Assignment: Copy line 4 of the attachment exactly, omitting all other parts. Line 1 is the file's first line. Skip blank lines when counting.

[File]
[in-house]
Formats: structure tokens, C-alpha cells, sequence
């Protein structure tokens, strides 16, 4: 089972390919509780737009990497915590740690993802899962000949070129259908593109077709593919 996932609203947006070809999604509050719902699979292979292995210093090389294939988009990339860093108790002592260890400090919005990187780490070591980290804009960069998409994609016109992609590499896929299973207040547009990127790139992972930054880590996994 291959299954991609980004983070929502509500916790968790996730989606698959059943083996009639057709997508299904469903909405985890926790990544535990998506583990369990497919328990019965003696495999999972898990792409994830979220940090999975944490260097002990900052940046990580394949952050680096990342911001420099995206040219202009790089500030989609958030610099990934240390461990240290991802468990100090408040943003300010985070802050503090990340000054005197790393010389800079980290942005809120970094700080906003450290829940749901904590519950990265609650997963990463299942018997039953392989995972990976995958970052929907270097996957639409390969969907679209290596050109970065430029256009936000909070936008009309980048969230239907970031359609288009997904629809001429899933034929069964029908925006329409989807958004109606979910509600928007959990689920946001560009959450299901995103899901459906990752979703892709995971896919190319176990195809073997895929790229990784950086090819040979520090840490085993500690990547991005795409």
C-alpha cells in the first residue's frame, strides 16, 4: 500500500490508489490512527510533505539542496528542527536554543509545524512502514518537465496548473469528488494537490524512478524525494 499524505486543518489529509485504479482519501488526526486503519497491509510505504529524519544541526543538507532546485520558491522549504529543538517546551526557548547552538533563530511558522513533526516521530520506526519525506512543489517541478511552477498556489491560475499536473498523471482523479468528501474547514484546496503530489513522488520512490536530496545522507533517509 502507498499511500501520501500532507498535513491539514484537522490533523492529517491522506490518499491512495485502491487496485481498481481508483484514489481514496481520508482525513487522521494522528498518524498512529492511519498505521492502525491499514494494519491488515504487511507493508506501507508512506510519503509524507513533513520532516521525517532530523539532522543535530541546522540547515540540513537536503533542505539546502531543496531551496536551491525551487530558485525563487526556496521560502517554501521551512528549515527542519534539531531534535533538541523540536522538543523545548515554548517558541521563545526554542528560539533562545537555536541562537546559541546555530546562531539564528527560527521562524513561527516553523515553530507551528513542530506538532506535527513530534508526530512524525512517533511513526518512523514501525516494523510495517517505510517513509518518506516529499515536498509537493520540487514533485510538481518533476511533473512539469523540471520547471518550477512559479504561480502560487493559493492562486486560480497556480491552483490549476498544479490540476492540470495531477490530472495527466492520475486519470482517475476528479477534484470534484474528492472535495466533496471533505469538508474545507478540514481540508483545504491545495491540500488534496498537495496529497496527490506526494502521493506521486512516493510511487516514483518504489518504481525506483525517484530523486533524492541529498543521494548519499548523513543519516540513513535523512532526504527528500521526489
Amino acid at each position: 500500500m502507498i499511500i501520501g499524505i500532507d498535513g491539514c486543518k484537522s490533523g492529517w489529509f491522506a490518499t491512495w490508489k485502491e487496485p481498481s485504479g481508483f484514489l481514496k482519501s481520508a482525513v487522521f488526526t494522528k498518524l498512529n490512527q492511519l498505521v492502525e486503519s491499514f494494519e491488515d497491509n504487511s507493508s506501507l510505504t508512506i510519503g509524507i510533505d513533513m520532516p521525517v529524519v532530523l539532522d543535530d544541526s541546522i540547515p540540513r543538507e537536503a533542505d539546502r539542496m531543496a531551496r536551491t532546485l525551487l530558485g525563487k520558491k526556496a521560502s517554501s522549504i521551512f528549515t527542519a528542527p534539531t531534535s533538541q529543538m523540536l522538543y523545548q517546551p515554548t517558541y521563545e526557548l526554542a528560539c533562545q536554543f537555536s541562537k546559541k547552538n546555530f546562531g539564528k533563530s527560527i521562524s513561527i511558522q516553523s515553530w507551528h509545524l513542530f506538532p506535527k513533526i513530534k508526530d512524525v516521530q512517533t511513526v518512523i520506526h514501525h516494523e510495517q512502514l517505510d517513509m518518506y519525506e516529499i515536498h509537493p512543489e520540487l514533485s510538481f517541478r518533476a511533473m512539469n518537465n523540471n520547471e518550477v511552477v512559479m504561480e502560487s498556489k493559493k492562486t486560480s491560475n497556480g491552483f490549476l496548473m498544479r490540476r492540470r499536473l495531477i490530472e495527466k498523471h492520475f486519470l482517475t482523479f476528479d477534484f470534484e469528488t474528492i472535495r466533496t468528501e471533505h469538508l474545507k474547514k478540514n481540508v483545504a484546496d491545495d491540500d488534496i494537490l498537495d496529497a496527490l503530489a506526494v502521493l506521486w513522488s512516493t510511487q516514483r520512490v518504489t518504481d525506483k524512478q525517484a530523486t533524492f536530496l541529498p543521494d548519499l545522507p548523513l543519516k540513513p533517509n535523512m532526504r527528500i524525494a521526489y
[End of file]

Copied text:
C-alpha cells in the first residue's frame, strides 16, 4: 500500500490508489490512527510533505539542496528542527536554543509545524512502514518537465496548473469528488494537490524512478524525494 499524505486543518489529509485504479482519501488526526486503519497491509510505504529524519544541526543538507532546485520558491522549504529543538517546551526557548547552538533563530511558522513533526516521530520506526519525506512543489517541478511552477498556489491560475499536473498523471482523479468528501474547514484546496503530489513522488520512490536530496545522507533517509 502507498499511500501520501500532507498535513491539514484537522490533523492529517491522506490518499491512495485502491487496485481498481481508483484514489481514496481520508482525513487522521494522528498518524498512529492511519498505521492502525491499514494494519491488515504487511507493508506501507508512506510519503509524507513533513520532516521525517532530523539532522543535530541546522540547515540540513537536503533542505539546502531543496531551496536551491525551487530558485525563487526556496521560502517554501521551512528549515527542519534539531531534535533538541523540536522538543523545548515554548517558541521563545526554542528560539533562545537555536541562537546559541546555530546562531539564528527560527521562524513561527516553523515553530507551528513542530506538532506535527513530534508526530512524525512517533511513526518512523514501525516494523510495517517505510517513509518518506516529499515536498509537493520540487514533485510538481518533476511533473512539469523540471520547471518550477512559479504561480502560487493559493492562486486560480497556480491552483490549476498544479490540476492540470495531477490530472495527466492520475486519470482517475476528479477534484470534484474528492472535495466533496471533505469538508474545507478540514481540508483545504491545495491540500488534496498537495496529497496527490506526494502521493506521486512516493510511487516514483518504489518504481525506483525517484530523486533524492541529498543521494548519499548523513543519516540513513535523512532526504527528500521526489